Despite their Rasta affiliation, dub jams, and dread heads, Bad Brains are perhaps the greatest hardcore band of all time black, white, or indifferent. Make a top three list in your head. You can quibble about the order, and you can shuffle bands in and out, but you know damned well that the Brains have to anchor the whole thing. Insert Black Flag or Minor Threat, and you realize the debt that both bands owe H.R., Dr. Know, Earl Hudson, and Darryl Jenifer.
The group officially started in Washington, D.C., in 1979, though its members had been playing together for two years without vocalist H.R. as jazz fusionprogressive act Mind Power. Which shows why Bad Brains are so monolithic in hardcore: a band with lesser musical chops couldn't play at such finger-blistering, heart-palpitating speeds and make it sound so good. The reggae jams follow logically as necessary restoratives after the full-force pummeling the body takes from classic blasts like "Banned in DC" and "Pay to Cum."
The band's first, 1982 ROIR cassette-only release, with the iconic lightning bolt striking the Capitol dome on the cover, is still my all-time favorite. It has a purity that just can't be touched, even by the revamped, rerecorded version with Ric Ocasek at the helm, Rock for Light (Caroline, 1983), or by 1986's classic I Against I (SST). It is indeed a bolt from above pure white light, pure energy, a shock to the system of both the individual listener and punk rock in general. As the Ramones, whose "Bad Brain" the band takes its name from, once said, "Gimme Gimme Shock Treatment." I listen to "Attitude" on my headphones before I get on the gate for a big bike race; like grabbing a live high-voltage line, it cleans the mind.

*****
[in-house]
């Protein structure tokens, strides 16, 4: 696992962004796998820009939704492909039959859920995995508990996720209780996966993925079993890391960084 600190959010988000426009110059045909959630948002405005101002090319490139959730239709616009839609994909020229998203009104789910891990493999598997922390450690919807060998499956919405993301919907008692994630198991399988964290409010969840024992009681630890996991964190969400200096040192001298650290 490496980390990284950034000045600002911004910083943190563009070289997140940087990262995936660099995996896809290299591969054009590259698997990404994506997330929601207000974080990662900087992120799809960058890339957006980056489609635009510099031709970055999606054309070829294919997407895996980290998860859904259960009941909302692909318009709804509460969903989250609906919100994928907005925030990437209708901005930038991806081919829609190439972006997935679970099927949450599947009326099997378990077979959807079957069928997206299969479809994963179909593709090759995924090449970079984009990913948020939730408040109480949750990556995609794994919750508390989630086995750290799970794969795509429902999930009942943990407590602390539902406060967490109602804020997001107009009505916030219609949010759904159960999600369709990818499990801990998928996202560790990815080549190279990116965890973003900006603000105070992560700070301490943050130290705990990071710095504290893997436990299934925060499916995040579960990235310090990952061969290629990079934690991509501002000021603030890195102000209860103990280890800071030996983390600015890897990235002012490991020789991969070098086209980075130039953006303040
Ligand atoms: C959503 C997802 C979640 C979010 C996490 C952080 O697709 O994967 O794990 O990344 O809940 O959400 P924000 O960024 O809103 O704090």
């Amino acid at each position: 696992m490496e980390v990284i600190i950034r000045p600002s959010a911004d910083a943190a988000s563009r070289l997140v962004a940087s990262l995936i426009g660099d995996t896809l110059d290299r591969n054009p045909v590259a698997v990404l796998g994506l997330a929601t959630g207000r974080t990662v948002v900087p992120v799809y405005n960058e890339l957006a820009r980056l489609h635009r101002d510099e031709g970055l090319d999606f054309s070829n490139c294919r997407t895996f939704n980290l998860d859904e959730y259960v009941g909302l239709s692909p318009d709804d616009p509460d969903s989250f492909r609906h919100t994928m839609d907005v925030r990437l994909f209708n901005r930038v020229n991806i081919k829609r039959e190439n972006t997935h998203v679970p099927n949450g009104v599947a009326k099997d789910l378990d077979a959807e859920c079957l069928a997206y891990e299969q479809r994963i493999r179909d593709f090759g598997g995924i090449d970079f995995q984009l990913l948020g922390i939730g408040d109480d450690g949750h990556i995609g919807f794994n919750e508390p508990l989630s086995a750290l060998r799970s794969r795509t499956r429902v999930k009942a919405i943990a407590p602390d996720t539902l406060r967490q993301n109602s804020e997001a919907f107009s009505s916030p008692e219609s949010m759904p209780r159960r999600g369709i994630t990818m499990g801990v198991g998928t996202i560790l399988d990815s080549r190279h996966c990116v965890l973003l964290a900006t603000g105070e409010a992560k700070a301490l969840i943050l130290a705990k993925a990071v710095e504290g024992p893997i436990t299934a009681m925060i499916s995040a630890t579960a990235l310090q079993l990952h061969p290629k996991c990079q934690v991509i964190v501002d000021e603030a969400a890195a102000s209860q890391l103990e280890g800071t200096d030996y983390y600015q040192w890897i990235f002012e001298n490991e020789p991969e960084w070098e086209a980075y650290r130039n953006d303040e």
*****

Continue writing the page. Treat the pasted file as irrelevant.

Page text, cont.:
How does the new, Beastie Boy Adam Yauchproduced Build a Nation (Megaforce/Osciloscope) stack up? First, it's a damned good Bad Brains record: Jenifer's bass rumbles like a herd of disturbed elephants through the whole thing, perhaps a little high in the mix, but so satisfying. As musicians, Bad Brains haven't dropped the beat over the years, transitioning seamlessly from their early-era blitzkriegs to the moshable tempos of Quickness (Caroline, 1989) in songs like "Pure Love" and "Send You No Flowers." Second, and most important, who gives a fuck how or if it stacks up? Bad Brains are back, playing two shows at Slim's.
The other night, I was standing in front of Cafe du Nord, talking to a slightly loopy but pleasant woman about the lotto ticket in her pocket, the winnings from which she was already actively planning how to spend. Seems she'd watched the self-help DVD The Secret and was convinced that if she just visualized it, it'd come true. "It's the law of attraction," she said in a slight Southern drawl.
"Also known by the philosophers in Bad Brains as 'PMA,'" I replied, referring to the "positive mental attitude" of my favorite prerace headphone jam. "They may have that PMA, but so far as I know, no one in Bad Brains has ever won the fuckin' lottery."
"Oh, but you're wrong," my new friend said emphatically. "You're so wrong." She told me about seeing Bad Brains at the 9:30 Club in D.C. in her youth. "They did win the lottery they're the fucking Bad Brains. They change people's lives."*
With Whole Wheat Bread (Sun/23) and Black President (Mon/24)
Sun/23Mon/24, 8 p.m., $25
333 11th St., SF
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